A 55-gallon fish tank sits to the side of Frank Todd’s 8th grade classroom at Moon Area Middle School, west of Pittsburgh. The water inside is so cold you can’t even see into the tank because of the water collecting on the outside.

Todd’s using the condensation to teach about how gases and liquids behave.  It’s 52 degrees in the tank because that’s the temperature needed to sustain Brook trout. The tank is home to about 100 brook trout fingerlings—juvenile fish about the length of a finger.

Climate Change Not So Sweet For Maple Syrup

Apr 6, 2014
Julie Grant / The Allegheny Front

Maple trees could be in trouble in the Northeast U.S. in the coming decades. Federal climate models have predicted the region will lose most of its maples by next century. But producers don't seem worried: maple syrup prices are high, and with technology, the sap is flowing just fine.

Jason Blocher’s livelihood each year largely depends on the weather in February and March. He’s the third generation in his family to run Milroy Maple Farms in Somerset County, on Pennsylvania’s southern border, just a few miles from Maryland.

Did Congress Kill Wind Energy Jobs in PA?

Mar 21, 2014
Reid Frazier / The Allegheny Front

Bradley Molinick started work at Gamesa’s wind turbine blade manufacturing plant in Ebensburg, Pa. in 2006, before the plant was even finished.

“I was offered a job right out of the interview. I started January 30, 2006.”

Almost eight years to the day that he started, he was called into a conference room for a 7 a.m. meeting. It was supposed to be a teleconference with top managers from the company. But last minute came word. Those managers had come to town for the meeting.

Snowy Owl Boom: Population of Arctic Birds Soars

Mar 7, 2014
Audubon Society of Massachusetts

It’s been a big year for snowy owls. People have reported seeing thousands of the magnificent Arctic birds, from Erie, Pennsylvania, to Washington, D.C., all the way to the island of Bermuda.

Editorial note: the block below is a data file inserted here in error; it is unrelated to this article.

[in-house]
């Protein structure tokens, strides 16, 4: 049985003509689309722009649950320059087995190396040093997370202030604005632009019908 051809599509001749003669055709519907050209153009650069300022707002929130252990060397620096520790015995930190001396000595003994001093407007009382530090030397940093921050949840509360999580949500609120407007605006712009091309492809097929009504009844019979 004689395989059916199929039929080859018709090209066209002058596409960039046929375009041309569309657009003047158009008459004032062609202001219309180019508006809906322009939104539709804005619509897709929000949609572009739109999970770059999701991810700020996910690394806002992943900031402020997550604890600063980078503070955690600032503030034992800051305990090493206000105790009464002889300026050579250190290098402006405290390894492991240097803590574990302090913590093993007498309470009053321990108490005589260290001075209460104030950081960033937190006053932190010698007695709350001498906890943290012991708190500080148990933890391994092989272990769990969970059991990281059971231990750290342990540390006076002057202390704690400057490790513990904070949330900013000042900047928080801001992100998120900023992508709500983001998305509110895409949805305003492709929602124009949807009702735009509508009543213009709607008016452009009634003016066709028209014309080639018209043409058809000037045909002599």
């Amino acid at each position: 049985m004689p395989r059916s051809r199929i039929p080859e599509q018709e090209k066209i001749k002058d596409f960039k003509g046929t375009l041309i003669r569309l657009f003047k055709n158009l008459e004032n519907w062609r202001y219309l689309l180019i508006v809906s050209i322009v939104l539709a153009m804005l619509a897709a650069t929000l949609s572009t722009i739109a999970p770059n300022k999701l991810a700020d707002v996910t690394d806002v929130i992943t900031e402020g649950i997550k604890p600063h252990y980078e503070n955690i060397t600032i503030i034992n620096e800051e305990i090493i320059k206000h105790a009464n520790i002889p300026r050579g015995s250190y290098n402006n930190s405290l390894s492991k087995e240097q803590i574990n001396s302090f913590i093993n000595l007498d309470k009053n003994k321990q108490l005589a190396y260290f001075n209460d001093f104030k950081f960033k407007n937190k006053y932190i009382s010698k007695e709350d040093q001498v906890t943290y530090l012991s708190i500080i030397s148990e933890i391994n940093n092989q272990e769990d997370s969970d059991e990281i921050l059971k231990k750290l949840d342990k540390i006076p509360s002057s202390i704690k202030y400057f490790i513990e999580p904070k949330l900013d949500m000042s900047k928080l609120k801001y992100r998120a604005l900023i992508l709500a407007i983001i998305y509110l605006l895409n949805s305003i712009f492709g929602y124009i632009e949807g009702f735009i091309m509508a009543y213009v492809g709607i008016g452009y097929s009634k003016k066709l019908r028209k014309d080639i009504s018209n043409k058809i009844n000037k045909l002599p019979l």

Researchers say there are more owls this season than anyone has seen in 50 years. They call a population boom like this an irruption. The question for many people has been, why is it happening?

PA Chemical Tank Laws Tougher Than West Virginia

Jan 17, 2014
Julie Grant / The Allegheny Front

The chemical leak at Freedom Industries that left 300,000 people without water in West Virginia brings up questions in other states, like Pennsylvania, about the possibility of other water contamination catastrophes. There have been spills into Pennsylvania waterways before, and regulators say those incidents have led to more strict laws here. Regulators say a spill is less likely here than in West Virginia, but clean water advocates aren't so sure.

How One Woman Took on Shell to Save Her Louisiana Town

Nov 10, 2013
Reid Frazier / The Allegheny Front

In June 2012, Pennsylvania officials flew to Louisiana to visit a couple of petrochemical plants owned by Shell, a company they were about to give big economic incentives to build a plant in Beaver County, Pa.

But they didn’t visit Margie Richard, who once lived in Norco, but now lives outside New Orleans.

If they had, they would have gotten another story about Shell’s operations here, a story about toxic emissions, industrial accidents, and how a very determined school teacher brought one of the largest companies in the world to the negotiating table.

New Life Comes to the Carrie Blast Furnaces

Sep 29, 2013
Lauren Knapp / The Allegheny Front

The site of the Carrie Blast Furnaces is immense. Set alongside the Monongahela River, the two steel furnaces, tower at nearly 100 feet—totally eclipsing the site’s two football-field sized warehouses. Since its closing nearly 35 years ago, much of the machinery was stripped and sold for scrap, leaving a rusty skeleton. But it’s also become a welcoming habitat for wildlife.

You can find Ron Baraff, the Carrie Furnaces resident expert, on site most days, leading tours and leading the charge for its reinvention.

Pedaling The GAP Trail By Rickshaw

Jun 6, 2013
Green Gears Pedicabs

The Great Allegheny Passage runs 150 miles between Pittsburgh and Cumberland Maryland. This year the Allegheny Trail Alliance celebrates its near completion.

Jennifer Szweda Jordan, host of the Allegheny Front takes a short trip, by rickshaw, in the Pittsburgh section of the trail with Green Gears Pedicabs.

Shale To Solar: Farmers Use Gas Money to Build Solar Arrays

Apr 1, 2013
Margaret J. Krauss / The Allegheny Front

Dwayne Bauknight and Duane Miller share a first name. They live 1.9 miles apart on the same road and have almost nothing in common — except for a row of gleaming new solar panels on their farms.

Dwayne Bauknight drives onto his Washington County property in a golf cart. He pulls a U-turn to park between two rows of 15-foot tall solar panels and shows how they work.